Not to sound disparaging, but US versions of English things, particularly TV shows, don’t usually end up very good – at least in our eyes. How do you keep the distinct humour the franchise has built up intact?

Dan: First, we’re very sensitive to the fact that you feel that way. Second, we know that there are many people in England who appreciate our sensibility with Sam & Max, amd third, we aren’t too arrogant to ask for a little help! Our biggest goal in working with a franchise is to deliver the experience so whatever it takes to get the right feel.

Dave: One or two of us have lived in England, but we’re still all Yanks, and we’re aware that our interpretation of Wallace & Gromit is therefore likely to have a certain “humour accent” in it. So, step one, as always, is research. We studied all the Wallace & Gromit films and shorts, other Aardman material, old Ealing films (Nick Park cites these as inspirational for Wallace & Gromit), and even recordings of people from Lancashire to try to get the tone in our heads. Step two is called “Tristan.” Tristan Davies is a (suitably British) editor Aardman hooked us up with, who has collaborated with them on Wallace & Gromit before. We’ve been working with him since the early story pitching stage, and he’s the one who will generally tell us, “With Wallace and Gromit, it would probably happen more like this…” He also takes a pass at the scripts to try to refine the voice, remove blatant Americanisms, fix jokes that don’t belong, and generally polish things up. Step three is Aardman, who are signing off on things all the way along, including the finished script. And after that there are still the voice actors! We’re recording with a British cast, with the help of Outsource Media, a London-based recording studio, so if anything that feels wrong has managed to slip through that far, they’d be somewhat likely to catch it. So, while you still might notice a difference since we’re not actually Aardman, we’ve gone to considerable lengths to try to ensure that you won’t.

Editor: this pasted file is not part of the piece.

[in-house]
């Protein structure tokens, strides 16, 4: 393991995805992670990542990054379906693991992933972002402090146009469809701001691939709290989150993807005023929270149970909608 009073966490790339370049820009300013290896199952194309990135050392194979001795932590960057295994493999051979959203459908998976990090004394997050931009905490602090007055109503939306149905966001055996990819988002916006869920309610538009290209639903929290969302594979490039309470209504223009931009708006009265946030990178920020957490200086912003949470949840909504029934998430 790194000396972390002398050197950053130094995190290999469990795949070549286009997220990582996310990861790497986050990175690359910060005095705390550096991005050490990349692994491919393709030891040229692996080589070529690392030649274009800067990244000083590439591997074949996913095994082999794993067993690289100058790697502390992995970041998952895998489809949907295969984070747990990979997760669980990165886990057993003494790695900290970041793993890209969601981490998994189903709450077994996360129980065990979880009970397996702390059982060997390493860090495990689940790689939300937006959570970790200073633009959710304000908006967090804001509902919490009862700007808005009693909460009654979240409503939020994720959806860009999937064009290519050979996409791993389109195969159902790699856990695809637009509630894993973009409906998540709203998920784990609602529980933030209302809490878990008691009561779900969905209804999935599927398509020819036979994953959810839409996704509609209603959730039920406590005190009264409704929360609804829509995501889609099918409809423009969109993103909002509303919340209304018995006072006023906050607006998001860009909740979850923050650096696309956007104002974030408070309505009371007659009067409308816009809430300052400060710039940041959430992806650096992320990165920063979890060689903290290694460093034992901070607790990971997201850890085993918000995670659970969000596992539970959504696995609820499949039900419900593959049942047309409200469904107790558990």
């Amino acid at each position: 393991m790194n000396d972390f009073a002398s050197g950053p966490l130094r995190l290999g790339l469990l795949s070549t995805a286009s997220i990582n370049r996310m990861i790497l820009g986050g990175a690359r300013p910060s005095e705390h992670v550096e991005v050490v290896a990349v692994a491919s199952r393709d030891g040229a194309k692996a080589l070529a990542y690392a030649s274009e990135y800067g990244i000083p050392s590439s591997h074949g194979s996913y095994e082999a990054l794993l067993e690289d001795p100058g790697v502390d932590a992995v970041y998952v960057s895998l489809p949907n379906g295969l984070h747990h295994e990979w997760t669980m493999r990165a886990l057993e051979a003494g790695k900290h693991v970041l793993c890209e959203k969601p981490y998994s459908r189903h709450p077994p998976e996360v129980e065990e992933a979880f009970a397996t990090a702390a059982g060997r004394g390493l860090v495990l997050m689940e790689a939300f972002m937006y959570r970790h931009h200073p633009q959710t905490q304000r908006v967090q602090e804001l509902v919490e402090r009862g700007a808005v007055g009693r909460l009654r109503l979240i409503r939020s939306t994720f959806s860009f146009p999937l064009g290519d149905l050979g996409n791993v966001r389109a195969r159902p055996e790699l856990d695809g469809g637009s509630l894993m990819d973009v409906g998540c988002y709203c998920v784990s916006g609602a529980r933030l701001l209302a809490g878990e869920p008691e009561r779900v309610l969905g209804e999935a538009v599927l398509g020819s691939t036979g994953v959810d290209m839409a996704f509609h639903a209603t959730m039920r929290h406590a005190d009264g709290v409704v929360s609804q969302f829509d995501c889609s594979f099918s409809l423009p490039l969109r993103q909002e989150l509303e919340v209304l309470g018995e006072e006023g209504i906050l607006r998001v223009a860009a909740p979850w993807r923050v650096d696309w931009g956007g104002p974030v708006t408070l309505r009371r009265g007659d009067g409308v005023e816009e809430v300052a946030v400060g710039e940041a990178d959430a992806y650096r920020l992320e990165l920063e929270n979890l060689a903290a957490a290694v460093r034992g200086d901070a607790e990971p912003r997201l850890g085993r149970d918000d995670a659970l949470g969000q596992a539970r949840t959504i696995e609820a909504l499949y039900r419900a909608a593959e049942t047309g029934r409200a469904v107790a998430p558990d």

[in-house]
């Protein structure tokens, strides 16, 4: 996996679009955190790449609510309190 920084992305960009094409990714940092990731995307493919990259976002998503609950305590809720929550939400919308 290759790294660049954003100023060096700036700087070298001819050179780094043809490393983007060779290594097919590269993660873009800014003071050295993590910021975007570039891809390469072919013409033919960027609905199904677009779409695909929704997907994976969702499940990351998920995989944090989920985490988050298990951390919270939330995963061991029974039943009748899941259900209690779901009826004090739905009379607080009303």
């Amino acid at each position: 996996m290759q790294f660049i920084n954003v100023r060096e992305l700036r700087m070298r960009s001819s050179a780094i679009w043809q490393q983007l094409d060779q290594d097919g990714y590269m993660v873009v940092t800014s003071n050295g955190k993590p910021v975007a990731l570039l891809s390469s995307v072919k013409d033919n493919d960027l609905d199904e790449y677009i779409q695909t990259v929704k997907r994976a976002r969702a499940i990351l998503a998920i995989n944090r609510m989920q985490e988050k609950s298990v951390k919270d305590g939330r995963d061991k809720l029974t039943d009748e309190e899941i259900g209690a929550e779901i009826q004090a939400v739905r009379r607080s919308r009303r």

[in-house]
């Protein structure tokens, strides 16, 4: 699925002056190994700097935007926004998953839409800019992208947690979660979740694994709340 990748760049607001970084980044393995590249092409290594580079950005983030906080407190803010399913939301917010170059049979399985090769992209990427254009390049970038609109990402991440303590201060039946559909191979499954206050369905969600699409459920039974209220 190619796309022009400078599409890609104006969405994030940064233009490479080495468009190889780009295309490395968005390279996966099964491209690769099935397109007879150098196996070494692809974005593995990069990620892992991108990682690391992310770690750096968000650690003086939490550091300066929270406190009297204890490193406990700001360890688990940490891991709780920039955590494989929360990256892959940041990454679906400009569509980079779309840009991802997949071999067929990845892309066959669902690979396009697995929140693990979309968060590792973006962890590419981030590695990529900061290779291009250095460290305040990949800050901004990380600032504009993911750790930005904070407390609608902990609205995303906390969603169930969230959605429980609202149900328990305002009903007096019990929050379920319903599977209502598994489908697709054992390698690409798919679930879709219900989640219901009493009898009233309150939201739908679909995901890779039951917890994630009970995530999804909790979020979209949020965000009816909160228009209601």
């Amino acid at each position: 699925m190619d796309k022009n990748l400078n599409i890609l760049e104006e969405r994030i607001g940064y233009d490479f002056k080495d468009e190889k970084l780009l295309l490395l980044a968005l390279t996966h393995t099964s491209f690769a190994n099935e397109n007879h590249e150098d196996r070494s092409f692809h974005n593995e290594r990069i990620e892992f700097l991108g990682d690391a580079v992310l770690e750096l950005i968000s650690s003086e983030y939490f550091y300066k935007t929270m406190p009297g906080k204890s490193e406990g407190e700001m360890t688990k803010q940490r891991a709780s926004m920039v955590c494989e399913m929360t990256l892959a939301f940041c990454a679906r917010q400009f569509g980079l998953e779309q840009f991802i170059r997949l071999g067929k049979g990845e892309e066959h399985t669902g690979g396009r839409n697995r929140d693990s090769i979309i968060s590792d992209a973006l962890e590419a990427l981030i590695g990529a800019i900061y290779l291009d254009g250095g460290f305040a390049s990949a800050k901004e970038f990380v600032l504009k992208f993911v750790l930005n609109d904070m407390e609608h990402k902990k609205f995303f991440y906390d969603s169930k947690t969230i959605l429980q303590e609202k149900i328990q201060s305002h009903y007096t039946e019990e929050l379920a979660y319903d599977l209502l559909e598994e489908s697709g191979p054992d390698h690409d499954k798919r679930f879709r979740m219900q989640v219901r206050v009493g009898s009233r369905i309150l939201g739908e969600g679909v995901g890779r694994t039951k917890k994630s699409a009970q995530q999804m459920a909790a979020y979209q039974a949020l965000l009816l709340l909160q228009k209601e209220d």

You guys seem to have your own trademark humour as well. Has it made it into the game, or are the laughs more in line with the usual humour the W&G series is known for.

Dan: This series is definitely more Wallace & Gromit, but there are little touches sprinkled about that are very Telltale.

Dave: It doesn’t read anything like Sam & Max, if that’s what you mean. That would just be… well, wrong. The established Wallace & Gromit style is the field within which we play, and we’ve worked hard to be faithful to it and maintain consistency. That said, I’m sure that the preferences and strengths of the individual writers will influence the way it feels within that paradigm. An episode designed by Andy Hartzell will feel a little different from one designed by Joe Pinney, because different aspects of Wallace & Gromit appeal to them. But in either case it will still be Wallace & Gromit. (It might also be worth mentioning that the writer/designers on this project are different people from the groups that penned our Sam & Max and Strong Bad series.)

Did Aardman give an outright ‘no’ to any of your ideas for possible scenarios? Were they strict in regards to what was allowed to happen in the Wallace and Gromit universe?